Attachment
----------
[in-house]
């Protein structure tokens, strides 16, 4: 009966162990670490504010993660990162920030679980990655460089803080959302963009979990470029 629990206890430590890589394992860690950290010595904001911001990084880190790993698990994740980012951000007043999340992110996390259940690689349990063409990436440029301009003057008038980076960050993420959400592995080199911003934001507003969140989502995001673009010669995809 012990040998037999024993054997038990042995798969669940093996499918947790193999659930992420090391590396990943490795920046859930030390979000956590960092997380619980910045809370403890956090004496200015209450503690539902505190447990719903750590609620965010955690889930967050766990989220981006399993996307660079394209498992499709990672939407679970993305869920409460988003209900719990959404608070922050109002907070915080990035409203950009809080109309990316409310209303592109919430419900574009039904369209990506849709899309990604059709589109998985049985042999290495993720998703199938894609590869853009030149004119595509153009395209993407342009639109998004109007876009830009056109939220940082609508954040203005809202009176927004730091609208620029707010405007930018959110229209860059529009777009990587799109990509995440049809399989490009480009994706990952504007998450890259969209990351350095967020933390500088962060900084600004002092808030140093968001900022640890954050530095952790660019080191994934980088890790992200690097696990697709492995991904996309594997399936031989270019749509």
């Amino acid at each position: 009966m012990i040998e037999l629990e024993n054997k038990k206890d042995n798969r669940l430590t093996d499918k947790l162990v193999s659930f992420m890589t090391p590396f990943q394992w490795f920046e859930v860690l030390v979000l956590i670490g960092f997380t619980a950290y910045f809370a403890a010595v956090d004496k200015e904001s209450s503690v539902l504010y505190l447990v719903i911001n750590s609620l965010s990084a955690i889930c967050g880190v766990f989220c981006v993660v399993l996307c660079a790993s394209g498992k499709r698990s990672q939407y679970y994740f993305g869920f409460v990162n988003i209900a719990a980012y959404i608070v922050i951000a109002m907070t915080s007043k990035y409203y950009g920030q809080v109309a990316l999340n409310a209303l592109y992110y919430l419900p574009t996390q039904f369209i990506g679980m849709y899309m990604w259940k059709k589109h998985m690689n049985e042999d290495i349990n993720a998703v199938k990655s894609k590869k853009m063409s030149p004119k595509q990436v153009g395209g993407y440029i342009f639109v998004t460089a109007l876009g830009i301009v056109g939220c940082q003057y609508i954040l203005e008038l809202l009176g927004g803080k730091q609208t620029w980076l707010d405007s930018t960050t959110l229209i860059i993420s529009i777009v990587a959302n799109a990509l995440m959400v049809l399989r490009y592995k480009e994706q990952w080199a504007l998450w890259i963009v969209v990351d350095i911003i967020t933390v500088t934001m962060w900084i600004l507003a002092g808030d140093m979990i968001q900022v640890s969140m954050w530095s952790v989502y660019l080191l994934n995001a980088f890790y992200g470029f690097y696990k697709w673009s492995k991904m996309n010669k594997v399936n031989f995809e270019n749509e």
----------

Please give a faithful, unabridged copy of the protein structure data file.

[in-house]
């Protein structure tokens, strides 16, 4: 009966162990670490504010993660990162920030679980990655460089803080959302963009979990470029 629990206890430590890589394992860690950290010595904001911001990084880190790993698990994740980012951000007043999340992110996390259940690689349990063409990436440029301009003057008038980076960050993420959400592995080199911003934001507003969140989502995001673009010669995809 012990040998037999024993054997038990042995798969669940093996499918947790193999659930992420090391590396990943490795920046859930030390979000956590960092997380619980910045809370403890956090004496200015209450503690539902505190447990719903750590609620965010955690889930967050766990989220981006399993996307660079394209498992499709990672939407679970993305869920409460988003209900719990959404608070922050109002907070915080990035409203950009809080109309990316409310209303592109919430419900574009039904369209990506849709899309990604059709589109998985049985042999290495993720998703199938894609590869853009030149004119595509153009395209993407342009639109998004109007876009830009056109939220940082609508954040203005809202009176927004730091609208620029707010405007930018959110229209860059529009777009990587799109990509995440049809399989490009480009994706990952504007998450890259969209990351350095967020933390500088962060900084600004002092808030140093968001900022640890954050530095952790660019080191994934980088890790992200690097696990697709492995991904996309594997399936031989270019749509």
């Amino acid at each position: 009966m012990i040998e037999l629990e024993n054997k038990k206890d042995n798969r669940l430590t093996d499918k947790l162990v193999s659930f992420m890589t090391p590396f990943q394992w490795f920046e859930v860690l030390v979000l956590i670490g960092f997380t619980a950290y910045f809370a403890a010595v956090d004496k200015e904001s209450s503690v539902l504010y505190l447990v719903i911001n750590s609620l965010s990084a955690i889930c967050g880190v766990f989220c981006v993660v399993l996307c660079a790993s394209g498992k499709r698990s990672q939407y679970y994740f993305g869920f409460v990162n988003i209900a719990a980012y959404i608070v922050i951000a109002m907070t915080s007043k990035y409203y950009g920030q809080v109309a990316l999340n409310a209303l592109y992110y919430l419900p574009t996390q039904f369209i990506g679980m849709y899309m990604w259940k059709k589109h998985m690689n049985e042999d290495i349990n993720a998703v199938k990655s894609k590869k853009m063409s030149p004119k595509q990436v153009g395209g993407y440029i342009f639109v998004t460089a109007l876009g830009i301009v056109g939220c940082q003057y609508i954040l203005e008038l809202l009176g927004g803080k730091q609208t620029w980076l707010d405007s930018t960050t959110l229209i860059i993420s529009i777009v990587a959302n799109a990509l995440m959400v049809l399989r490009y592995k480009e994706q990952w080199a504007l998450w890259i963009v969209v990351d350095i911003i967020t933390v500088t934001m962060w900084i600004l507003a002092g808030d140093m979990i968001q900022v640890s969140m954050w530095s952790v989502y660019l080191l994934n995001a980088f890790y992200g470029f690097y696990k697709w673009s492995k991904m996309n010669k594997v399936n031989f995809e270019n749509e």